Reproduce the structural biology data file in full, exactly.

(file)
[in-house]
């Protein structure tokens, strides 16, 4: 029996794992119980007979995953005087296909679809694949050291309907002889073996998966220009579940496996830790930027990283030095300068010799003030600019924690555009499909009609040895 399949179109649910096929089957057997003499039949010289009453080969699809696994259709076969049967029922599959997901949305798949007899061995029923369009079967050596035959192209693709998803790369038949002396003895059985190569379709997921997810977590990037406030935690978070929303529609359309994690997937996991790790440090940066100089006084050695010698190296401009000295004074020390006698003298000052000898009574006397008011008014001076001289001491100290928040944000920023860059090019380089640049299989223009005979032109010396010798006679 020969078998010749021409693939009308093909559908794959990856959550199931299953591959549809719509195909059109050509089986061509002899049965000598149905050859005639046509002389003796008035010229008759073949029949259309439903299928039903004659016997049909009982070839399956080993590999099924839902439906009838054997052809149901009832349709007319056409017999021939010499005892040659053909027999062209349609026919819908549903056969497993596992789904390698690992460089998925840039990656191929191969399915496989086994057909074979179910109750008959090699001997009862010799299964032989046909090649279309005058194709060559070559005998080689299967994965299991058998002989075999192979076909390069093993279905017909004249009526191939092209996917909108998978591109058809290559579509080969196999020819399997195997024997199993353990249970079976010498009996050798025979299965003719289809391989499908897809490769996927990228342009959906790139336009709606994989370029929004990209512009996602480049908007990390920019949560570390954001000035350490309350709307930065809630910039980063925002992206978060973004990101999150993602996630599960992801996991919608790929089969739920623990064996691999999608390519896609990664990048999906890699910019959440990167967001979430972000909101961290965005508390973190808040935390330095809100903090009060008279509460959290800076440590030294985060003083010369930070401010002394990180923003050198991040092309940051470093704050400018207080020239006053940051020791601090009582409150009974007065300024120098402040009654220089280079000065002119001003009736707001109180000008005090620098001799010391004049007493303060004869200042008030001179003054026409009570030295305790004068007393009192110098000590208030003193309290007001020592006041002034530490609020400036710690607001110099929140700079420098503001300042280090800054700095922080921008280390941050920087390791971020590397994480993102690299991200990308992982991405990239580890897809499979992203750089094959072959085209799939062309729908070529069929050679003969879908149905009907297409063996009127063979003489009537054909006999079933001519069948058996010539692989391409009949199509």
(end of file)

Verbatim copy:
[in-house]
């Protein structure tokens, strides 16, 4: 029996794992119980007979995953005087296909679809694949050291309907002889073996998966220009579940496996830790930027990283030095300068010799003030600019924690555009499909009609040895 399949179109649910096929089957057997003499039949010289009453080969699809696994259709076969049967029922599959997901949305798949007899061995029923369009079967050596035959192209693709998803790369038949002396003895059985190569379709997921997810977590990037406030935690978070929303529609359309994690997937996991790790440090940066100089006084050695010698190296401009000295004074020390006698003298000052000898009574006397008011008014001076001289001491100290928040944000920023860059090019380089640049299989223009005979032109010396010798006679 020969078998010749021409693939009308093909559908794959990856959550199931299953591959549809719509195909059109050509089986061509002899049965000598149905050859005639046509002389003796008035010229008759073949029949259309439903299928039903004659016997049909009982070839399956080993590999099924839902439906009838054997052809149901009832349709007319056409017999021939010499005892040659053909027999062209349609026919819908549903056969497993596992789904390698690992460089998925840039990656191929191969399915496989086994057909074979179910109750008959090699001997009862010799299964032989046909090649279309005058194709060559070559005998080689299967994965299991058998002989075999192979076909390069093993279905017909004249009526191939092209996917909108998978591109058809290559579509080969196999020819399997195997024997199993353990249970079976010498009996050798025979299965003719289809391989499908897809490769996927990228342009959906790139336009709606994989370029929004990209512009996602480049908007990390920019949560570390954001000035350490309350709307930065809630910039980063925002992206978060973004990101999150993602996630599960992801996991919608790929089969739920623990064996691999999608390519896609990664990048999906890699910019959440990167967001979430972000909101961290965005508390973190808040935390330095809100903090009060008279509460959290800076440590030294985060003083010369930070401010002394990180923003050198991040092309940051470093704050400018207080020239006053940051020791601090009582409150009974007065300024120098402040009654220089280079000065002119001003009736707001109180000008005090620098001799010391004049007493303060004869200042008030001179003054026409009570030295305790004068007393009192110098000590208030003193309290007001020592006041002034530490609020400036710690607001110099929140700079420098503001300042280090800054700095922080921008280390941050920087390791971020590397994480993102690299991200990308992982991405990239580890897809499979992203750089094959072959085209799939062309729908070529069929050679003969879908149905009907297409063996009127063979003489009537054909006999079933001519069948058996010539692989391409009949199509």